The joke goes like this: The nervous patient asks the surgeon if the operation is a risky one. The surgeon replies that he has performed the operation a hundred times already. The patient sighs with relief before the surgeon continues: «…so one time I must succeed».
Well, fighting for peace and reconciliation never was easy. The joke was told by Henrik Syse on the occasion of the 150th anniversary of Gandhi (2.10.1869), recently held at the Bjørknes College in Oslo.
Among the distinguished guests, we met the Indian Neekalanta Radhakrishnan, one of the world’s most renowned Gandhi scholars. He spoke about how Martin Luther King and the Japanese Daisaku Ikeda has continued Gandhi’s creed of non-violence. They both set out from the premise that religion is a doctrine of emancipation, transforming love into political action. Such people have a vision of a world of tolerance, where ethnic diversity is embraced and where all people are equal citizens. Even if it can’t happen today, it remains a dream on behalf of our grandchildren.
«Enemy images are seductive mechanisms – where others deserve punishment».
India, often termed the biggest democracy in the world, is described as «fascist» by the Pakistani prime minister Imran Khan. India’s prime minister favors the Hindus. In February he chose to bomb the province of Kashmir for the first time in half a century, followed by more acts of violence. As Khan recently expressed towards the United Nation’s general assembly in New York, the two nuclear power are now bordering on a possible large-scale-conflict – and internet and cellphone networks are blocked in the area in an attempt to curb the conflict.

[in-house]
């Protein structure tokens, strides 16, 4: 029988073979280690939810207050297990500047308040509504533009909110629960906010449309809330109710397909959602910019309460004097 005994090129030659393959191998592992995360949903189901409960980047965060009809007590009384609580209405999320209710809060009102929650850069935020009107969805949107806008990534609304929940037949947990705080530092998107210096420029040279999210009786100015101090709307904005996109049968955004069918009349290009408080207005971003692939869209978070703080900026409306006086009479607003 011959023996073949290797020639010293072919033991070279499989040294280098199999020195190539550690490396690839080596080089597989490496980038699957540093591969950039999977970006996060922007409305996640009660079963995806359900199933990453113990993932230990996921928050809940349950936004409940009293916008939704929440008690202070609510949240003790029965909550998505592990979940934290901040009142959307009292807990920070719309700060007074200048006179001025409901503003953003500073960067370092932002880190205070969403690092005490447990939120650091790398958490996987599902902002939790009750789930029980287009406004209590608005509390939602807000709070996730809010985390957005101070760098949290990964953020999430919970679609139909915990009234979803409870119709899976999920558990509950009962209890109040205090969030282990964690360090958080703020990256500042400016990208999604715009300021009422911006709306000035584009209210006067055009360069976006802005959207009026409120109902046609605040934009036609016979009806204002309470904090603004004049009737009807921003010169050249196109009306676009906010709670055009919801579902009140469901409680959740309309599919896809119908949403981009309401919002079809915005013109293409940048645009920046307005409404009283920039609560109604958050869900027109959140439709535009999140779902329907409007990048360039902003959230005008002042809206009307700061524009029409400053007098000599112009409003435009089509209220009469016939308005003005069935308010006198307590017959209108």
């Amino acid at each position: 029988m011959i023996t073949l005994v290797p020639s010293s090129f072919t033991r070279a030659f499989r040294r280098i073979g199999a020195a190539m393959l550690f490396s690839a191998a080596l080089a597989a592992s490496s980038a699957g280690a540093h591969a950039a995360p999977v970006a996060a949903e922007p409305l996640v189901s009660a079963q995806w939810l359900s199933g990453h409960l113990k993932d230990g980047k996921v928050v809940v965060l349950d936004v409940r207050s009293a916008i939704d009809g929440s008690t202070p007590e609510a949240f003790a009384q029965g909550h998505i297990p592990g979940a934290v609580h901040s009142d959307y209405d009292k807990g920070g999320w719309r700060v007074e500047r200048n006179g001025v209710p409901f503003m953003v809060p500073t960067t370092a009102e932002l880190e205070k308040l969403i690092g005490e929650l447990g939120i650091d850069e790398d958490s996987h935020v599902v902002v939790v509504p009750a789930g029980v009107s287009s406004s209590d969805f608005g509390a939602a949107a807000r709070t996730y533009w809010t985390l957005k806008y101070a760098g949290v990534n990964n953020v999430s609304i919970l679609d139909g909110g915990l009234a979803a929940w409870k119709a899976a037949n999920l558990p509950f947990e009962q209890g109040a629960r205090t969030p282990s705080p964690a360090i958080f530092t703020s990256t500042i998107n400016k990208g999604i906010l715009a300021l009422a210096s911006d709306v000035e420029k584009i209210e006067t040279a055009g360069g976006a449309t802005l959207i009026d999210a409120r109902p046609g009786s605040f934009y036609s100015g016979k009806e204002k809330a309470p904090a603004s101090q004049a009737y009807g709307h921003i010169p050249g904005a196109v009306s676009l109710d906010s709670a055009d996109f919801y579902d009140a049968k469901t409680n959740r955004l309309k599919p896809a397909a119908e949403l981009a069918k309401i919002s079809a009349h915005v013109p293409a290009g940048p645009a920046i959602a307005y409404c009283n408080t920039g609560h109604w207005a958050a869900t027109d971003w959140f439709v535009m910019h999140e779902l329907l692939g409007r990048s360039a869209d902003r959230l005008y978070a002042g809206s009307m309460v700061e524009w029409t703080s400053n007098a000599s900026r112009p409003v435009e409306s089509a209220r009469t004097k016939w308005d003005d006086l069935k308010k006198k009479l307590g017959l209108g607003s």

Now, more than 70 years after Gandhi led the liberation of India, old concepts of the enemy are still very much alive among Hindus and Muslims. Should we therefore assume that it was a naïve congregation that shared its ideas at the event in Oslo, where love, unity, brotherhood, …
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